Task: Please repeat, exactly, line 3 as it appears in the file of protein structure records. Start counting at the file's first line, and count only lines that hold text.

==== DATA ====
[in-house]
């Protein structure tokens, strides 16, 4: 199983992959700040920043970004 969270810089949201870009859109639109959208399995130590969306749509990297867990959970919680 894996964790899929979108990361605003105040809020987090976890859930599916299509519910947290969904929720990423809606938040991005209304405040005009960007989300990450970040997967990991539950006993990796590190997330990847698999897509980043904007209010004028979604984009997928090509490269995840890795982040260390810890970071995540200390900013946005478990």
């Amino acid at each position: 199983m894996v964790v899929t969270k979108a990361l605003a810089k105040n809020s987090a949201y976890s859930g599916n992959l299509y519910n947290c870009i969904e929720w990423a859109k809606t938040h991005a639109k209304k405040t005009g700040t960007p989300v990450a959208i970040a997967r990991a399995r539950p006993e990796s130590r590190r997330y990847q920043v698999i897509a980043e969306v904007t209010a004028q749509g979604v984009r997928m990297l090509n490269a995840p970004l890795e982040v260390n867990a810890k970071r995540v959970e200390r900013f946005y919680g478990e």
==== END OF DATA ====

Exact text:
């Amino acid at each position: 199983m894996v964790v899929t969270k979108a990361l605003a810089k105040n809020s987090a949201y976890s859930g599916n992959l299509y519910n947290c870009i969904e929720w990423a859109k809606t938040h991005a639109k209304k405040t005009g700040t960007p989300v990450a959208i970040a997967r990991a399995r539950p006993e990796s130590r590190r997330y990847q920043v698999i897509a980043e969306v904007t209010a004028q749509g979604v984009r997928m990297l090509n490269a995840p970004l890795e982040v260390n867990a810890k970071r995540v959970e200390r900013f946005y919680g478990e």